My big focus right now is growing my podcast as much as I can because my absolute favorite thing to do in the world is talk to people and converse about life in a comedic way. I’d love to go on another reality show, not necessarily dating, but my ultimate goal is to be a talk show host in the likes of Jimmy Fallon/Jimmy Kimmel. I just want to make people smile at the end of the day.
Can you please give us your favorite “Life Lesson Quote”? Can you share how that was relevant to you in your life?
Work hard, and don’t be an asshole. Simple as that. When you work hard good things end up happening to you, and it takes too much energy not to be nice to people.
You are a person of huge influence. If you could inspire a movement that would bring the most amount of good to the most amount of people, what would that be?
I feel like I want to start a movement (no pun intended) for physical education and the importance of exercise. One, because everyone for the most part is able to get up and exercise every day, whether that’s with their bodies or minds. Getting a daily sweat on makes the rest of my life better. I think clearer, I feel better, and everything else just seems to fall in place when I take care of my body.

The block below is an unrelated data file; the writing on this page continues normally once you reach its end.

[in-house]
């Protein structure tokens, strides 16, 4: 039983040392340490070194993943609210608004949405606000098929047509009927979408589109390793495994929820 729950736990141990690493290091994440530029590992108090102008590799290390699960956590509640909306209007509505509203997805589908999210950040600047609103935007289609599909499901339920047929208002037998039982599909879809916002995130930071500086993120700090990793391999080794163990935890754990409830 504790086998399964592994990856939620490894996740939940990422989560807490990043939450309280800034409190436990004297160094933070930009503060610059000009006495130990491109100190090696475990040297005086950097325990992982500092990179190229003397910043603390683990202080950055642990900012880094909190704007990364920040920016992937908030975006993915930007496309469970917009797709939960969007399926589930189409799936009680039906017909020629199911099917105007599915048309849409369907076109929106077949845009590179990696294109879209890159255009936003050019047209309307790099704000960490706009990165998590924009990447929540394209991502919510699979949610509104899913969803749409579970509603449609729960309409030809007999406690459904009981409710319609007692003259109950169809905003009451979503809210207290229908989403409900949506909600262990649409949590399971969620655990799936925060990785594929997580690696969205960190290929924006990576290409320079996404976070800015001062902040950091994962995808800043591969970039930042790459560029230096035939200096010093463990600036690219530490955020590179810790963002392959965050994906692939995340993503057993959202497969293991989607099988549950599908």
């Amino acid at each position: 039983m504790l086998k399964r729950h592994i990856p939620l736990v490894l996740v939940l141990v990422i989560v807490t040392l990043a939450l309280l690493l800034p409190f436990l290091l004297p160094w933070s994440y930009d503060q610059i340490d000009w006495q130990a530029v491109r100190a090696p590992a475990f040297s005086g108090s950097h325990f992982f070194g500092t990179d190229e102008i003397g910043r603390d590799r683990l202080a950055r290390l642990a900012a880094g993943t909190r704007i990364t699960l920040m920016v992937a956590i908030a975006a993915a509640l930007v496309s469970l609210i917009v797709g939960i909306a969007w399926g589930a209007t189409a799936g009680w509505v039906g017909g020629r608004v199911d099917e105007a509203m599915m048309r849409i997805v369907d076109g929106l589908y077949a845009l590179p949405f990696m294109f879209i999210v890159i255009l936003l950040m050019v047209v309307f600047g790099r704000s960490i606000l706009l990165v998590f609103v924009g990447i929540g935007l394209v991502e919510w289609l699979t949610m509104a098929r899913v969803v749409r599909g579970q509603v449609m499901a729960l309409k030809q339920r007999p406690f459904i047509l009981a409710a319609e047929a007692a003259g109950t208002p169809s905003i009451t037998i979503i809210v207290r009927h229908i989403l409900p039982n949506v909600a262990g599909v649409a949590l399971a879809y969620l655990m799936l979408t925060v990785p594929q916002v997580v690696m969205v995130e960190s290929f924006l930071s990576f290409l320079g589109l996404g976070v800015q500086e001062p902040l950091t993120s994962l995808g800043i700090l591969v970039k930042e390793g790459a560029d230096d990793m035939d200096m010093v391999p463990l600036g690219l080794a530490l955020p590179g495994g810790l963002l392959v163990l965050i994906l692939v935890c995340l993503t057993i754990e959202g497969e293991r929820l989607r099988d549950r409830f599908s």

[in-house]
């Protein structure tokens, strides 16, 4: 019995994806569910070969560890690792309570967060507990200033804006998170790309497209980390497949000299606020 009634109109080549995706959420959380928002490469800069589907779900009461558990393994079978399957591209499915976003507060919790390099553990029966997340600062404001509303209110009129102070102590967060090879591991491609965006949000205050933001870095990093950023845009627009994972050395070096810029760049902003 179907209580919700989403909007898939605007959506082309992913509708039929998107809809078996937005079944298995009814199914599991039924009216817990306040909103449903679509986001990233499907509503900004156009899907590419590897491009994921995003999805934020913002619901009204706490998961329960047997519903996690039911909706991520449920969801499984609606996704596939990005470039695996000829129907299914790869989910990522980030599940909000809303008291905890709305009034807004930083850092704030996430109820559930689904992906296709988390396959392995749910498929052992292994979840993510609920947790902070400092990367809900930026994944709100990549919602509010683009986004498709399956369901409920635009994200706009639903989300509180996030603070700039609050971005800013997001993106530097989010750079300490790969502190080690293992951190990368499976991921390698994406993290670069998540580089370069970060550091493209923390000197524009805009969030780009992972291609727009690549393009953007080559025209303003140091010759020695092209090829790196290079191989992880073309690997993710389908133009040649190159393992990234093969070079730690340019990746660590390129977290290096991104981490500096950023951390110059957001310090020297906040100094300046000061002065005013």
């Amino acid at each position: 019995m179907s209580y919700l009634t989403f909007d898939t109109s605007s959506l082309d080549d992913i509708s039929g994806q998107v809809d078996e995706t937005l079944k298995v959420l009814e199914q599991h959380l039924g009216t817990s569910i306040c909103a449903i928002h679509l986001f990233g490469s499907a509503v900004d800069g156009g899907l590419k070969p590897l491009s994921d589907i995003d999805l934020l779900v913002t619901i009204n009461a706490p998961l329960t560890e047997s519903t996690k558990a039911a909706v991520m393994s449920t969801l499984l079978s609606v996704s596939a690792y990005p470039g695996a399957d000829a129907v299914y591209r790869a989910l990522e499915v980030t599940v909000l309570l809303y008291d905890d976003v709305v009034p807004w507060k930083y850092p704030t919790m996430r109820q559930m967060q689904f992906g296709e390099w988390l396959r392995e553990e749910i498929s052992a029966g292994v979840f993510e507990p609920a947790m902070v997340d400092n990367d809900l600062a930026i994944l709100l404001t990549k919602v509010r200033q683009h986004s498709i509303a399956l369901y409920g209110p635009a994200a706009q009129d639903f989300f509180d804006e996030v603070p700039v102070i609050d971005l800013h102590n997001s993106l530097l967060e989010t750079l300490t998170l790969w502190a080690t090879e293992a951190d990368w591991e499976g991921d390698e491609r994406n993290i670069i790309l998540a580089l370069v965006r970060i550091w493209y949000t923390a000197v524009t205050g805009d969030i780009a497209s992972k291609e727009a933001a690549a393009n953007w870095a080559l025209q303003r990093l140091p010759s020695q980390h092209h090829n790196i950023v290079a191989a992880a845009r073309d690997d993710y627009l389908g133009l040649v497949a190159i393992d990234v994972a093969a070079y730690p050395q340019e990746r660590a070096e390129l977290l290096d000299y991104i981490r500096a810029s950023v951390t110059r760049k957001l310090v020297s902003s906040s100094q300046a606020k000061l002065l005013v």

Is there a person in the world whom you would love to have lunch with, and why? Maybe we can tag them and see what happens!
I would love to grab lunch and maybe a beer (or 3) with Ryan Reynolds. I respect his hustle and his business mindset so much and one day I only hope to aspire to be at his level. He’s also one of the funniest people on the planet to me.
Are you on social media? How can our readers follow you online?
Yes! You can find me @marcodelvec on Instagram and my podcast is @smoochietown on Instagram and TikTok.
This was so informative, thank you so much! We wish you continued success!
Thanks for having me, I really appreciate it 🙂
Marco DelVecchio: Five Things I Wish Someone Told Me When I First Became A Professional Comedian was originally published in Authority Magazine on Medium, where people are continuing the conversation by highlighting and responding to this story.